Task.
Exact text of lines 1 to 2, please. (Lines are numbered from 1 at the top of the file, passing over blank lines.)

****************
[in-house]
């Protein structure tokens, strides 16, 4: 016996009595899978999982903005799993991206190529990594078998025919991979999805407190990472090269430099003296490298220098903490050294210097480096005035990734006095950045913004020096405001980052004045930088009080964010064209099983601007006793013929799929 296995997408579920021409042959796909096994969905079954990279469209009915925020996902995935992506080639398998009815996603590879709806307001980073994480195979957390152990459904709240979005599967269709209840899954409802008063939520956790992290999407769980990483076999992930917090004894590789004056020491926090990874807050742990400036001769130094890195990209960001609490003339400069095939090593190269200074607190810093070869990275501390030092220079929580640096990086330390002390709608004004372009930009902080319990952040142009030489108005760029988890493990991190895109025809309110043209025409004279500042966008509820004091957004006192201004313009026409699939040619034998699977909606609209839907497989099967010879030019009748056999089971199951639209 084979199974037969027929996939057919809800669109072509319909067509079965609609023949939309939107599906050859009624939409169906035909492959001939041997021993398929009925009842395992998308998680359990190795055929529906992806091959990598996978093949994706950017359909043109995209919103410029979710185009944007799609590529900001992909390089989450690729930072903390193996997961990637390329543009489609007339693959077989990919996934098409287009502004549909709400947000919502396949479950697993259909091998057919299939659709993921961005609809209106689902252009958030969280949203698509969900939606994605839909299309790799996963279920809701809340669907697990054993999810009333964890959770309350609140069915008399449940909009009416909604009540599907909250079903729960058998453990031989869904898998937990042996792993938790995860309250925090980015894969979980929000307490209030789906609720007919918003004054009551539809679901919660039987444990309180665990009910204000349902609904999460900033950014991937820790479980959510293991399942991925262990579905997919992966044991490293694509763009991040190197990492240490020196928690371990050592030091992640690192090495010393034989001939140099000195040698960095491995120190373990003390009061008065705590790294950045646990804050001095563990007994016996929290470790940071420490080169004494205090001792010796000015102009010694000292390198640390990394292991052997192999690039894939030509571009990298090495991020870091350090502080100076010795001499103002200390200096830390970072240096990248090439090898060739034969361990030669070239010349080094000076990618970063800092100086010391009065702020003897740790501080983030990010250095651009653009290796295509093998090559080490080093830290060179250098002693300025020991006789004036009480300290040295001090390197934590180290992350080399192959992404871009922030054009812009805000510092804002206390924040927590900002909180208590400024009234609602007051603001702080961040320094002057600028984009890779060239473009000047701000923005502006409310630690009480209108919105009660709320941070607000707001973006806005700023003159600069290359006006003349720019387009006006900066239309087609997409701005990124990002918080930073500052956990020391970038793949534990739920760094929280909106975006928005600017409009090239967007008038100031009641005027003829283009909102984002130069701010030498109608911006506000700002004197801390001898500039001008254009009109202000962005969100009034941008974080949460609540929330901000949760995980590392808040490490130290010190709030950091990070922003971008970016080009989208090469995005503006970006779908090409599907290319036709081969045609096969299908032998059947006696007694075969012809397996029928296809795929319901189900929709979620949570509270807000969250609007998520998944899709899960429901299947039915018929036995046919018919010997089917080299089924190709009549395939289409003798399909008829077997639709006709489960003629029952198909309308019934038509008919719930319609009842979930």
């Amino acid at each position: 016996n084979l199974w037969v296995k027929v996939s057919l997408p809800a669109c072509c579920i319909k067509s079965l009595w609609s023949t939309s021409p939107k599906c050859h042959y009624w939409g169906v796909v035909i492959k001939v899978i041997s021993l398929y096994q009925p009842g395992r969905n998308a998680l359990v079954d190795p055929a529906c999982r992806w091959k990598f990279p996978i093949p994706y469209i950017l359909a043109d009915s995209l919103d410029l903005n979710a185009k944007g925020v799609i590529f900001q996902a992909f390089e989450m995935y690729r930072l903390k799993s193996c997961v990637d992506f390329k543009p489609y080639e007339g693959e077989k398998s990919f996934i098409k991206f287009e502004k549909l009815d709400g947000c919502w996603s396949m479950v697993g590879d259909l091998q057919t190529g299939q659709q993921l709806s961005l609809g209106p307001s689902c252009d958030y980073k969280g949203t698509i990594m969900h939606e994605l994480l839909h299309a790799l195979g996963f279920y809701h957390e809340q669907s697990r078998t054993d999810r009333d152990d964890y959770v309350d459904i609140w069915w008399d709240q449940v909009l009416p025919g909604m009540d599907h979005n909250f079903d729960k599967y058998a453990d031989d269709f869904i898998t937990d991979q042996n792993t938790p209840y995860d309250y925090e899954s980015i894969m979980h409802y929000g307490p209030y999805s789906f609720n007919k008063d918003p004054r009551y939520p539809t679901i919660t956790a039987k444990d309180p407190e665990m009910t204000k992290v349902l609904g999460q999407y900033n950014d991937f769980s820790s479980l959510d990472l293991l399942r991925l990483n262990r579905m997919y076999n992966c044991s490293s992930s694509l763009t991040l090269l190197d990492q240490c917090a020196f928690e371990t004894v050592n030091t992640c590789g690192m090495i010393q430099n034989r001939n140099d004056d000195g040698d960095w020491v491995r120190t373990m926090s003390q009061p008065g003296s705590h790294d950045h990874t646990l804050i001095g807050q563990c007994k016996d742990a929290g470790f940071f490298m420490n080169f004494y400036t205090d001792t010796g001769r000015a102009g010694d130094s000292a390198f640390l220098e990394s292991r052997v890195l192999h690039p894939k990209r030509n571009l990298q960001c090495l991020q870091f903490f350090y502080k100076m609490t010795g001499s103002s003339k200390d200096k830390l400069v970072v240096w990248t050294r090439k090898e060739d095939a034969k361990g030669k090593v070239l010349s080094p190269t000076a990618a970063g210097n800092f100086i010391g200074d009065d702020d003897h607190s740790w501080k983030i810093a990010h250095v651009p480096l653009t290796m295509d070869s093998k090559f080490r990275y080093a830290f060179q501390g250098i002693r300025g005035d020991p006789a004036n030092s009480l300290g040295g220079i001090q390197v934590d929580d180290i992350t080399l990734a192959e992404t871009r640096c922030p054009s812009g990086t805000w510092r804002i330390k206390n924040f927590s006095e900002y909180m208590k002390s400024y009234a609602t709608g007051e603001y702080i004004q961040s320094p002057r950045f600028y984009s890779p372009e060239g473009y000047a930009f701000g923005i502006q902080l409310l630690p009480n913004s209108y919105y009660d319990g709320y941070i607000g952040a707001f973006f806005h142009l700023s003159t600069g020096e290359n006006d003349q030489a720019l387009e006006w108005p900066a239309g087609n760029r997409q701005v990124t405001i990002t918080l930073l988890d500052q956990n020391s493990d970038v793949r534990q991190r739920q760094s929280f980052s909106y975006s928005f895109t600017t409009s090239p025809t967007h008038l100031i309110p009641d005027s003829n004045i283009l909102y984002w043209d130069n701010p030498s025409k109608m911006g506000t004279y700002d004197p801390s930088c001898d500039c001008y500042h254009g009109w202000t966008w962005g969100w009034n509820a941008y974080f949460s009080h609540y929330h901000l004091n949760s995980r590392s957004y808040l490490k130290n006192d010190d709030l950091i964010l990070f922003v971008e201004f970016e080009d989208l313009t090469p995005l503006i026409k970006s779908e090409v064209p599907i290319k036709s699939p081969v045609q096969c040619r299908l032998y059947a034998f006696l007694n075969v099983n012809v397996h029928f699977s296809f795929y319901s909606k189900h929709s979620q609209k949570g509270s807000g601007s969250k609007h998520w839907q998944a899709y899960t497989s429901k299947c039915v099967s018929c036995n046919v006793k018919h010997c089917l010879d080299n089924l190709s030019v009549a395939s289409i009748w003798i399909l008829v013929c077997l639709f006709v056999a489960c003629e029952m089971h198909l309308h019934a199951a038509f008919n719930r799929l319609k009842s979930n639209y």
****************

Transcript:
[in-house]
């Protein structure tokens, strides 16, 4: 016996009595899978999982903005799993991206190529990594078998025919991979999805407190990472090269430099003296490298220098903490050294210097480096005035990734006095950045913004020096405001980052004045930088009080964010064209099983601007006793013929799929 296995997408579920021409042959796909096994969905079954990279469209009915925020996902995935992506080639398998009815996603590879709806307001980073994480195979957390152990459904709240979005599967269709209840899954409802008063939520956790992290999407769980990483076999992930917090004894590789004056020491926090990874807050742990400036001769130094890195990209960001609490003339400069095939090593190269200074607190810093070869990275501390030092220079929580640096990086330390002390709608004004372009930009902080319990952040142009030489108005760029988890493990991190895109025809309110043209025409004279500042966008509820004091957004006192201004313009026409699939040619034998699977909606609209839907497989099967010879030019009748056999089971199951639209 084979199974037969027929996939057919809800669109072509319909067509079965609609023949939309939107599906050859009624939409169906035909492959001939041997021993398929009925009842395992998308998680359990190795055929529906992806091959990598996978093949994706950017359909043109995209919103410029979710185009944007799609590529900001992909390089989450690729930072903390193996997961990637390329543009489609007339693959077989990919996934098409287009502004549909709400947000919502396949479950697993259909091998057919299939659709993921961005609809209106689902252009958030969280949203698509969900939606994605839909299309790799996963279920809701809340669907697990054993999810009333964890959770309350609140069915008399449940909009009416909604009540599907909250079903729960058998453990031989869904898998937990042996792993938790995860309250925090980015894969979980929000307490209030789906609720007919918003004054009551539809679901919660039987444990309180665990009910204000349902609904999460900033950014991937820790479980959510293991399942991925262990579905997919992966044991490293694509763009991040190197990492240490020196928690371990050592030091992640690192090495010393034989001939140099000195040698960095491995120190373990003390009061008065705590790294950045646990804050001095563990007994016996929290470790940071420490080169004494205090001792010796000015102009010694000292390198640390990394292991052997192999690039894939030509571009990298090495991020870091350090502080100076010795001499103002200390200096830390970072240096990248090439090898060739034969361990030669070239010349080094000076990618970063800092100086010391009065702020003897740790501080983030990010250095651009653009290796295509093998090559080490080093830290060179250098002693300025020991006789004036009480300290040295001090390197934590180290992350080399192959992404871009922030054009812009805000510092804002206390924040927590900002909180208590400024009234609602007051603001702080961040320094002057600028984009890779060239473009000047701000923005502006409310630690009480209108919105009660709320941070607000707001973006806005700023003159600069290359006006003349720019387009006006900066239309087609997409701005990124990002918080930073500052956990020391970038793949534990739920760094929280909106975006928005600017409009090239967007008038100031009641005027003829283009909102984002130069701010030498109608911006506000700002004197801390001898500039001008254009009109202000962005969100009034941008974080949460609540929330901000949760995980590392808040490490130290010190709030950091990070922003971008970016080009989208090469995005503006970006779908090409599907290319036709081969045609096969299908032998059947006696007694075969012809397996029928296809795929319901189900929709979620949570509270807000969250609007998520998944899709899960429901299947039915018929036995046919018919010997089917080299089924190709009549395939289409003798399909008829077997639709006709489960003629029952198909309308019934038509008919719930319609009842979930």